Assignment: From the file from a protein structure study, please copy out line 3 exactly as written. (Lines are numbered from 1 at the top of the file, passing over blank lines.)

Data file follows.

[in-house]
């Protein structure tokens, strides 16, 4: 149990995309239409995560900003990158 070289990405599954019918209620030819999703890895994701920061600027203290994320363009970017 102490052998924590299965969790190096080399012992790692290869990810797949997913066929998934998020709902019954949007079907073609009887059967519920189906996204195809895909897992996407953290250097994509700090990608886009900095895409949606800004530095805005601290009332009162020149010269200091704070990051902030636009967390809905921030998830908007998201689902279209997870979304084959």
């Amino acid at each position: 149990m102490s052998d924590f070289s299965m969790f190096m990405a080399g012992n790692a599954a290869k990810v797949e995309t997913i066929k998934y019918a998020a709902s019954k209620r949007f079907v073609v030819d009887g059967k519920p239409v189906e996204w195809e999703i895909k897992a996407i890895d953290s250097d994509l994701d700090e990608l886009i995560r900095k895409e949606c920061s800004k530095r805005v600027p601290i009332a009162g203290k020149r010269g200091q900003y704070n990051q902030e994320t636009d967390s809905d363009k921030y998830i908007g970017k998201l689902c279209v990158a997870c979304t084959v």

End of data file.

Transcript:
């Amino acid at each position: 149990m102490s052998d924590f070289s299965m969790f190096m990405a080399g012992n790692a599954a290869k990810v797949e995309t997913i066929k998934y019918a998020a709902s019954k209620r949007f079907v073609v030819d009887g059967k519920p239409v189906e996204w195809e999703i895909k897992a996407i890895d953290s250097d994509l994701d700090e990608l886009i995560r900095k895409e949606c920061s800004k530095r805005v600027p601290i009332a009162g203290k020149r010269g200091q900003y704070n990051q902030e994320t636009d967390s809905d363009k921030y998830i908007g970017k998201l689902c279209v990158a997870c979304t084959v």